DL News Staff
After the January School Board meeting, information regarding the current contract negotiations for District #22 (Detroit Lakes) was reported online and in the paper. In those reports Superintendent Doug Froke shared that the Principal's Association had settled for a 3.33 percent increase and the Secretaries Association had a tentative 4.56 percent increase agreement. Mr.
I would like to comment on an article on page 3A of the paper dated Jan. 8. The article was about a rollover on Highway 34, "Frosty roads to blame for a rollover." No offense to the driver, (I'm glad he was wearing his seat belt), but roads should not be to blame, driving too fast for conditions would seem a better reason. Also in 30 plus years of law enforcement I saw few "accidents" but lots of "crashes." -- David Bulik, Detroit Lakes
On January 10, 2011, three new school board members and one incumbent board member took the oath of office and were seated on the Frazee School Board. The next item of business was re-organizing for officers and committee assignments. Thus a new board was in charge of the school district. So what have the accomplishments been in the period of almost one year? Let's examine! Soon after getting started, we heard rumors of the possibility of buying out the contract of the then-superintendent. To many, including me, this seemed like a step in the right direction.
If the payroll tax cut is good for the working families, why is the democrats' Senate bill for two months better than the House republican bill for 12 months? Wake up people! It is not about the length of time, it's all about the attachments to the bill. Pay attention in two months when it comes up again. Read the fine print! -- John Moberg, Detroit Lakes
Our son, TJ, didn't plan on being a donor. He was waiting for a life-saving liver transplant when he died. He'd lived his 36 years with a liver compromised by a congenital enzyme deficiency. By the time a matching deceased donor liver was found for TJ, he was a very sick young man, and he did not survive the surgery. Instead, he became an eye donor, with the blessing of his family. We are comforted that TJ's story might help others decide to become donors. We know many other people are still waiting -- some desperately -- for the donation that could restore their health and hope.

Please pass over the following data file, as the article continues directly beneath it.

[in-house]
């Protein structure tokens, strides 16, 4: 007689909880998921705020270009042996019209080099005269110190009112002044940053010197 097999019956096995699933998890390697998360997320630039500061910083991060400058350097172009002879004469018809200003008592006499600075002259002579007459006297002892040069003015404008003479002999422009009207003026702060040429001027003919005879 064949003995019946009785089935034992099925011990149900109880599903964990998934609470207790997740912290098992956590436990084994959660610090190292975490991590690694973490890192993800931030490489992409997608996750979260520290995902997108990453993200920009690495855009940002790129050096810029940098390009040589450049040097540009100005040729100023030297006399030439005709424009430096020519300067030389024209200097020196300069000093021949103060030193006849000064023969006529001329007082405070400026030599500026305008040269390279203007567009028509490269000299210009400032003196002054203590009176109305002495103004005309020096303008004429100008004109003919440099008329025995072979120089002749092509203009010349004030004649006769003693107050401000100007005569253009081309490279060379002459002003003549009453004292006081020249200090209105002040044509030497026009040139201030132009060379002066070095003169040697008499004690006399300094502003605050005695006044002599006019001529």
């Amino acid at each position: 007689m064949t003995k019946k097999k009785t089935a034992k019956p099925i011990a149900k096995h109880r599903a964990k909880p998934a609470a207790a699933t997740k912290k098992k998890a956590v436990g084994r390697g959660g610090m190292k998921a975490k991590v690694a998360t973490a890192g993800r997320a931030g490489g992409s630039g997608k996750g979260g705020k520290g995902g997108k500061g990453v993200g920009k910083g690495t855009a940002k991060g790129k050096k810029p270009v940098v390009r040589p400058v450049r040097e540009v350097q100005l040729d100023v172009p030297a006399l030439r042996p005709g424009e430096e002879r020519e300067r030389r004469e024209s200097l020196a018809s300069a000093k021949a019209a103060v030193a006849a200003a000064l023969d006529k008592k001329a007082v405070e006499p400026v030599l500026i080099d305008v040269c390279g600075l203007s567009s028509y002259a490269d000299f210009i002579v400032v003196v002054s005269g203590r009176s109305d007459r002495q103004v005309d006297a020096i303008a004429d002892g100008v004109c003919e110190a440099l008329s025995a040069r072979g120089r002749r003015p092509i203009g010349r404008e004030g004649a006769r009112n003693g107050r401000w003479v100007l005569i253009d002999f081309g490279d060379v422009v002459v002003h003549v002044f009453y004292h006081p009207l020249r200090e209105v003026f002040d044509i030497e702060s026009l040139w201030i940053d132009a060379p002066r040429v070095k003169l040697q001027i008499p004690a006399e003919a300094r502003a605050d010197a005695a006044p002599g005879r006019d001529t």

Lakeland Chapter 31, Disabled American Veterans, would like to thank all the generous contributors, to our clothing and misc. items collection program this past year. Some donated leftover rummage sale items, some used our collection bins at the VFW and American Legion Clubs in Detroit Lakes and the bin at Orton's in Audubon, and some brought their donations directly to the semi trailer south across the street from Central Market. We used the funds from the sale of these items and clothing to help many veterans, and families.
We want to express our heartfelt gratitude for the generosity and compassion The National Honor Society, DLHS students, and staff have shown to Jeff Fish, our son. We are touched by your efforts and are proud to be part of such a wonderful community. Jeff has decided on bicycling as a lifestyle choice, rejecting driving. As is his nature, he researched his options carefully, saved his wages for the summer, and asked for a contribution from us to count as his birthday and Christmas gift.
This is a common question right about now, "What do you want for Christmas?" If a child is being asked, then the question might be, "What do you want Santa to bring you for Christmas?" Think of the possibilities! The child has been told that Santa has a special home at the North Pole where an entire village of elves (Santa is the chief elf) is hard at work making presents for all the boys and girls around the world. If you are on the nice list, you get a present tailor-made to fit your wishes. My guess is every child in Minnesota gets a Santa present.
There is only one difference between a good community and an incredible community: the amount of help given to the less fortunate. Incredible communities understand that lifting up their neighbors in need is an investment that pays social and economic dividends.
Mirriam-Webster's New Collegiate Dictionary defines "bully" as "a blustering, browbeating person; especially... to others who are weaker;" and (as a verb), "to affect by means of force or coercion; to use browbeating language or behavior." During the past few years bullying has become a serious concern, especially among children and teenagers. In several widely publicized cases, bullying led to suicide by the victim. Parents and other adults might ask, "Why did this happen?